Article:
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Old 12-14-2014, 02:42 PM   #21
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It has been a decade since we had one and I don't recall what the interest rate was on it or any of our previous mortgages - except for the one in the early 80's which was 12.75%.

You'll never hear me long for "the good old days"...
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I could probably remember the interest rates I paid if I tried really hard to do so, but I don't want to even think about it!

I paid off my mortgage in 2006; was just on the verge of it in 2005 when Katrina clobbered us down here, so I let things ride for a few months and just paid the regular monthly payments.
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Old 12-14-2014, 03:17 PM   #22
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Paid cash and won't get into the cash vs. finance debate. Best decision I ever made. This place is now worth 5 times what I paid for it. Highly desirable area getting more desirable each year. Fortunately, I strongly desire to leave in the next couple years.
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Old 12-14-2014, 04:10 PM   #23
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I just had to go into the basement files and look it up. In October 1981 we bought our first house - $38000 30 year mortgage - 17 1/2% rate. Fortunately we got relocated a couple years later from NY to Il where it dropped to 13 1/2%. In 1986 we got a 12% mortgage in MI. Moved one more time and finally got it down to 4 3/4% before paying off the last one in 2009 ( and it was a lot bigger than 38k).
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Old 12-14-2014, 04:20 PM   #24
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I bought my first house in 1983. I was able to straight assume the seller's 12% VA mortgage. (I was never in the military). I had to put down about 20% to do this. My cost to close the loan was $45 to transfer the paperwork to my name. I thought that this was a bargain considering the times. (by the way you cannot do this type of loan assumption anymore).
Ah yes, assumable loans. That's a memory that dates you. Like having used a typewriter.
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Old 12-14-2014, 05:34 PM   #25
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I don't remember the first rate... assumed a mortgage in 1984, believe it was above 10%. Bought a different house in 1987 with a 9.5% mortgage. In 1991 bought another house with an 8.5% mortgage. That was my last one so far. BTW, paid that last one off in 1993.. so 0% since then.. or at least that is one way to think of it.
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Old 12-14-2014, 05:37 PM   #26
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I'm amazed at how many people can remember so much. Or maybe they keep records of these things.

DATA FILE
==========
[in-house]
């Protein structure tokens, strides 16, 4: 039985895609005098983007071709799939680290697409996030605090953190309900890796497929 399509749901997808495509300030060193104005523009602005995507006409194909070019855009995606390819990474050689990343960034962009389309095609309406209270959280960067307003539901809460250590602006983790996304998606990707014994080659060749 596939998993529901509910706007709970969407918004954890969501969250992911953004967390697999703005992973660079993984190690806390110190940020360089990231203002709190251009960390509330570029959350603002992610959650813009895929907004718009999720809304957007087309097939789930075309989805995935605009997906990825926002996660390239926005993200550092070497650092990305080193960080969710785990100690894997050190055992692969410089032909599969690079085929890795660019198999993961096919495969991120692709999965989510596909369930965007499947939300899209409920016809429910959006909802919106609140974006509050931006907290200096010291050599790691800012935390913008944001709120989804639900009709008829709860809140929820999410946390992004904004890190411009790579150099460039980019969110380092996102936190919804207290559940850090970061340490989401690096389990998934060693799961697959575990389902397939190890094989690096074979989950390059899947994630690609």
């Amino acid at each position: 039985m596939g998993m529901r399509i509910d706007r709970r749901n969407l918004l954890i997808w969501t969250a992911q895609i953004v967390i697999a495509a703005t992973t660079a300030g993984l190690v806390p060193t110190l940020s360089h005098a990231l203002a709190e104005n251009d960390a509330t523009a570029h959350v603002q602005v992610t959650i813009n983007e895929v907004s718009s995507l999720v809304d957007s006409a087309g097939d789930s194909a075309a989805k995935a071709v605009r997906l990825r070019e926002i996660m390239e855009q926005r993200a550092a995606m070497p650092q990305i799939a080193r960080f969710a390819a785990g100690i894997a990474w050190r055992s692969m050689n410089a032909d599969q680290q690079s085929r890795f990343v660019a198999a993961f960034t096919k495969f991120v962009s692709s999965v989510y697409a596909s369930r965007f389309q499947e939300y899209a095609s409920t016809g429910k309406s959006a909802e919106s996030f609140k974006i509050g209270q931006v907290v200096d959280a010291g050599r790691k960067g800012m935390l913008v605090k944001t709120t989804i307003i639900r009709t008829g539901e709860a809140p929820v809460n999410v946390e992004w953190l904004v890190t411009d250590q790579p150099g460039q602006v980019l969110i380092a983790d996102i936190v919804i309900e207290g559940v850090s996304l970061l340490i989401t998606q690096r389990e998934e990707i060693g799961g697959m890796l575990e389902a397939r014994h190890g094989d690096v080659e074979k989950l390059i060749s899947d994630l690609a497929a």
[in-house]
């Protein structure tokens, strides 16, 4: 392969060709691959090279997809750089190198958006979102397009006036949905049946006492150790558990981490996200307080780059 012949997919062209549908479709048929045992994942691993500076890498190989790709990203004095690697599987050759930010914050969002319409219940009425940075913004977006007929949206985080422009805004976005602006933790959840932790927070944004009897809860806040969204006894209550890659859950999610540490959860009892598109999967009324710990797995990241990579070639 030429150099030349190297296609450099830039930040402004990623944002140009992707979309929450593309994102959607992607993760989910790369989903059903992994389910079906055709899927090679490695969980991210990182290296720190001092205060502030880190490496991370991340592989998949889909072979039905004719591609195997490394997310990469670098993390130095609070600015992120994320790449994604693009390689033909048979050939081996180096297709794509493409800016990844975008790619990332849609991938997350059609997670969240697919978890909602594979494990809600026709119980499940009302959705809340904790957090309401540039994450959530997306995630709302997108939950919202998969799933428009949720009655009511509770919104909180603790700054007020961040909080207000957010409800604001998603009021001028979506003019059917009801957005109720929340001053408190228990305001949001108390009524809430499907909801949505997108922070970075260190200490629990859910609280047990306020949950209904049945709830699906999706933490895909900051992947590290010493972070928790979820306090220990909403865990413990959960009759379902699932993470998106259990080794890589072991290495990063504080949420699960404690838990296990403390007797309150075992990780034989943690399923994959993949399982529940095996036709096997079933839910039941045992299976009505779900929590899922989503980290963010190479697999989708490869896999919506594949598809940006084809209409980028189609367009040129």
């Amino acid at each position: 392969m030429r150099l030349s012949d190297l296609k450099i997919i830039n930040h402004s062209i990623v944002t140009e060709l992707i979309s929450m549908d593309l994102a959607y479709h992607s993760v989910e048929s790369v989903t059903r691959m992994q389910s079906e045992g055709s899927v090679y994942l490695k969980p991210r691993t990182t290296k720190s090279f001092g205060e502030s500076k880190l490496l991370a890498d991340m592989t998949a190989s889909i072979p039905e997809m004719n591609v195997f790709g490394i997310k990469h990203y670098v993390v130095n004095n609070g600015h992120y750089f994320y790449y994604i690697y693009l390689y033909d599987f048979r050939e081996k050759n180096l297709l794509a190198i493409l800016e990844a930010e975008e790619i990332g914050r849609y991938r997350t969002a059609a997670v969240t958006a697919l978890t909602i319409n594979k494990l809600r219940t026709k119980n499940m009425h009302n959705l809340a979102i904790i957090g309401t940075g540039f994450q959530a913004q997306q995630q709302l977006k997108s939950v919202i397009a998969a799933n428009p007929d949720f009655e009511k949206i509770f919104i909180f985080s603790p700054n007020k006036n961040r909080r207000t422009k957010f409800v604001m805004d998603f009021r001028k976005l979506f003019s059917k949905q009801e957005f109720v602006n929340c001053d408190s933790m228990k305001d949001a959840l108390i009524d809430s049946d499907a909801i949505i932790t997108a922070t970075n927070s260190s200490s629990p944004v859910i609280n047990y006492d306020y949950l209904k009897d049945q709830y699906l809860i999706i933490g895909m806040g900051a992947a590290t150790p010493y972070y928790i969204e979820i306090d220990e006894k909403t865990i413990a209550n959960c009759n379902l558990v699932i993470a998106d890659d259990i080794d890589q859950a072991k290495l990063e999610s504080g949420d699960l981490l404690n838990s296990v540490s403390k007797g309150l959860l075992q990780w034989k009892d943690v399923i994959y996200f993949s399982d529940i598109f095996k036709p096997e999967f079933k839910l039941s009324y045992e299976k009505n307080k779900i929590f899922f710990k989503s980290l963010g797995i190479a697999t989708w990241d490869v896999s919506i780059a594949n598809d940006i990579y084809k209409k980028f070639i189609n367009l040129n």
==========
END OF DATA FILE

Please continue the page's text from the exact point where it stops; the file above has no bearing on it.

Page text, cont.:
Me, I have no idea.
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Old 12-14-2014, 05:40 PM   #27
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I have a copy of every note and mortgage, and every release, in my records.
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Old 12-14-2014, 07:06 PM   #28
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I'm amazed at how many people can remember so much. Or maybe they keep records of these things.

Me, I have no idea.
How can you forget at 15.75% mortgage? And I remember the 6.5% one from 8 years ago because it was a zero interest liar's loan. I couldn't believe someone would loan me over half a million dollars without really checking on my financial situation. I wasn't lying, but I could have been. Of course, this was about 6 months before the bottom fell out. Two years later they were begging me to refinance so they could get that embarrassing loan off the books before the auditors got to it.
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Old 12-14-2014, 08:42 PM   #29
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My last mortgage was in 1986 for 8% for 15 years . Paid it off in 1995 and have been mortgage free since then .
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Old 12-15-2014, 04:01 PM   #30
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First mortgage was 9% on a condo back in 89. Current mortgage is 3.75 and am doing a refi to get it to 3.25 30 yr. Also have a 5 percent home equity loan on a vacation rental.
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Old 12-15-2014, 04:35 PM   #31
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My last mortgage was in 1986 for 8% for 15 years . Paid it off in 1995 and have been mortgage free since then .
If I still had a mortgage that was 8% I might strongly consider paying it down instead of investing in the stock market as much. Why? Well, an 8% return is good and I am not sure going forward if we get that in the stock market. At a mortgage that is 4.625 % I am less inclined to do so. Is this right or wrong? I don't know, but it is how I feel.
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Old 12-15-2014, 08:39 PM   #32
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House one
1988 10.875 (30 year fixed)
1993 8.25 (refi, 30 year fixed)

House two
1996 9.0 (30 year fixed)
between 1996 and 2007, i refinanced 3 times without extending the period of the original loan rates were 8.25, 6.5 and 4.875